• Progress on the ccNSO study about the use of emoji as second level domains
    • Policy review on Internationalized Domain Names (IDN)
    • Policy development work reviewing trademark rights protection mechanisms in all gTLDs
    • Status of policy recommendations on curative rights protections for International Governmental Organizations and International Non-Governmental Organizations (IGO/INGOs)
    • Policy development work on New gTLD Subsequent Procedures
    • Report on the New gTLD Auction Proceeds Cross Community Working Group
    • Improvements to the GNSO policy development process (PDP 3.0)
    • Regional Internet Registry policy development activities
  • Advisory Committee activities within the At Large Advisory Committee (ALAC), Governmental Advisory Committee (GAC), Root Server System Advisory Committee (RSSAC) and Security & Stability Advisory Committee (SSAC), including:
    • Implementation of the organizational review of the At-Large community
    • At-Large Summit (ATLAS) III
    • High Level Governmental Meeting at ICANN63 (HLGM)
    • RSSAC recommendations on Anonymization Processes for Source Internet Protocol (IP) Addresses for Future Analysis
    • RSSAC, SSAC & Root Zone Evolution Review Committee (RZERC) statements regarding ICANN`s Updated Root Key Signing Key (KSK) Rollover Plan
    • SSAC work concerning name collisions
  • Other topics of note:
    • Organizational review of the ASO, RSSAC, and SSAC
    • Customer Standing Committee (CSC) Effectiveness Review

The Policy Development Support Team looks forward to helping the ICANN community prepare for ICANN63!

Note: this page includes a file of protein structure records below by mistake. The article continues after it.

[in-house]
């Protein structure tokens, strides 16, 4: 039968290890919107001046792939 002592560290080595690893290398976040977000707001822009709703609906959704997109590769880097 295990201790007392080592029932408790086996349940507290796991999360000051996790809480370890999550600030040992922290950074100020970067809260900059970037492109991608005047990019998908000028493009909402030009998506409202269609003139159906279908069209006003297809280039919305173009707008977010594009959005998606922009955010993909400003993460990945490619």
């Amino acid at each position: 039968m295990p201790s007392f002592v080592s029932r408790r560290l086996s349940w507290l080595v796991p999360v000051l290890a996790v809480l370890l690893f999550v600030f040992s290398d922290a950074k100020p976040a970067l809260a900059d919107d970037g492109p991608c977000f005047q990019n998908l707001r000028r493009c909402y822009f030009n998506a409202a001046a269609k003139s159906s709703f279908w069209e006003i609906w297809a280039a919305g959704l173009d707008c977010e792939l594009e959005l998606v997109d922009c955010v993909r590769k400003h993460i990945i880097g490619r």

Please register via this form by 8 October 2018!


ICANN's mission is to help ensure a stable, secure and unified global Internet. To reach another person on the Internet, you need to type an address – a name or a number – into your computer or other device. That address must be unique so computers know where to find each other. ICANN helps coordinate and support these unique identifiers across the world. ICANN was formed in 1998 as a not-for-profit public-benefit corporation with a community of participants from all over the world.

ICANN Postpones Data Protection/Privacy Update Webinar Scheduled for 26 September

LOS ANGELES – 24 September 2018 – The Internet Corporation for Assigned Names and Numbers (ICANN) today announced that it is postponing its planned 26 September 2018 webinar to a later date, prior to ICANN63. ICANN is taking this step to allow for the community to continue its focused discussions planned for this week, including the Expedited Policy Development Process' scheduled face-to-face meeting in Los Angeles the week of 24 September.

ICANN will announce the new date and time of the webinar as soon as possible.


ICANN's mission is to help ensure a stable, secure and unified global Internet. To reach another person on the Internet, you need to type an address – a name or a number – into your computer or other device. That address must be unique so computers know where to find each other. ICANN helps coordinate and support these unique identifiers across the world. ICANN was formed in 1998 as a not-for-profit public-benefit corporation with a community of participants from all over the world.

ICANN GDPR and Data Protection/Privacy Update

As part of our ongoing work together on the General Data Protection Regulation (GDPR) and seeking clarity for any access mechanism for non-public registration data, I promised to provide regular updates. These updates and any clarity received are input into the community's policy work, and do not replace it, as we continue our efforts together on this issue.